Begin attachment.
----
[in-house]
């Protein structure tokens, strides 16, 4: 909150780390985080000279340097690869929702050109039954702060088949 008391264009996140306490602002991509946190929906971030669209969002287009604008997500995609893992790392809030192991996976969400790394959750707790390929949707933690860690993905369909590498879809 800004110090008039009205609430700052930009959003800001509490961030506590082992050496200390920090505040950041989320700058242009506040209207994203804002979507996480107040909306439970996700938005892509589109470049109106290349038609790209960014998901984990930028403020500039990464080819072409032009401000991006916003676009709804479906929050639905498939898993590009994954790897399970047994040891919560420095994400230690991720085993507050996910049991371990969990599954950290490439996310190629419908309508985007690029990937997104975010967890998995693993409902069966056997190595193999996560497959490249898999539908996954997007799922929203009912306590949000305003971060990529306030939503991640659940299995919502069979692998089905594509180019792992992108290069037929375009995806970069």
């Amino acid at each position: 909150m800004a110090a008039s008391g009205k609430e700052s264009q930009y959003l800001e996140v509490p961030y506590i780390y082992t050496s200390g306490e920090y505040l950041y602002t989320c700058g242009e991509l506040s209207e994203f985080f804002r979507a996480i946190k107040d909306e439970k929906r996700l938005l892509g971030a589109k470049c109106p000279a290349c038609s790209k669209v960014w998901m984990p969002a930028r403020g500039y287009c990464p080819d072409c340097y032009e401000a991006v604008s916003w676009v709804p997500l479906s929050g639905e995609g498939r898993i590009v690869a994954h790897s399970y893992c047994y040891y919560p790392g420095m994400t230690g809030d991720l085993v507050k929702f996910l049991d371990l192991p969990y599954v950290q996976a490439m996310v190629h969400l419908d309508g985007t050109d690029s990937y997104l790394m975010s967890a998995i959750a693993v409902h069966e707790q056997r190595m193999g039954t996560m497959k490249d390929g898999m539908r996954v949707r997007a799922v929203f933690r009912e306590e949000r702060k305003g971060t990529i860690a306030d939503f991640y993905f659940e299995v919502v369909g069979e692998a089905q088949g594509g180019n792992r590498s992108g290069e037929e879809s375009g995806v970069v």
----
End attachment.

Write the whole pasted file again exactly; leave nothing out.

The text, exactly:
[in-house]
């Protein structure tokens, strides 16, 4: 909150780390985080000279340097690869929702050109039954702060088949 008391264009996140306490602002991509946190929906971030669209969002287009604008997500995609893992790392809030192991996976969400790394959750707790390929949707933690860690993905369909590498879809 800004110090008039009205609430700052930009959003800001509490961030506590082992050496200390920090505040950041989320700058242009506040209207994203804002979507996480107040909306439970996700938005892509589109470049109106290349038609790209960014998901984990930028403020500039990464080819072409032009401000991006916003676009709804479906929050639905498939898993590009994954790897399970047994040891919560420095994400230690991720085993507050996910049991371990969990599954950290490439996310190629419908309508985007690029990937997104975010967890998995693993409902069966056997190595193999996560497959490249898999539908996954997007799922929203009912306590949000305003971060990529306030939503991640659940299995919502069979692998089905594509180019792992992108290069037929375009995806970069």
């Amino acid at each position: 909150m800004a110090a008039s008391g009205k609430e700052s264009q930009y959003l800001e996140v509490p961030y506590i780390y082992t050496s200390g306490e920090y505040l950041y602002t989320c700058g242009e991509l506040s209207e994203f985080f804002r979507a996480i946190k107040d909306e439970k929906r996700l938005l892509g971030a589109k470049c109106p000279a290349c038609s790209k669209v960014w998901m984990p969002a930028r403020g500039y287009c990464p080819d072409c340097y032009e401000a991006v604008s916003w676009v709804p997500l479906s929050g639905e995609g498939r898993i590009v690869a994954h790897s399970y893992c047994y040891y919560p790392g420095m994400t230690g809030d991720l085993v507050k929702f996910l049991d371990l192991p969990y599954v950290q996976a490439m996310v190629h969400l419908d309508g985007t050109d690029s990937y997104l790394m975010s967890a998995i959750a693993v409902h069966e707790q056997r190595m193999g039954t996560m497959k490249d390929g898999m539908r996954v949707r997007a799922v929203f933690r009912e306590e949000r702060k305003g971060t990529i860690a306030d939503f991640y993905f659940e299995v919502v369909g069979e692998a089905q088949g594509g180019n792992r590498s992108g290069e037929e879809s375009g995806v970069v």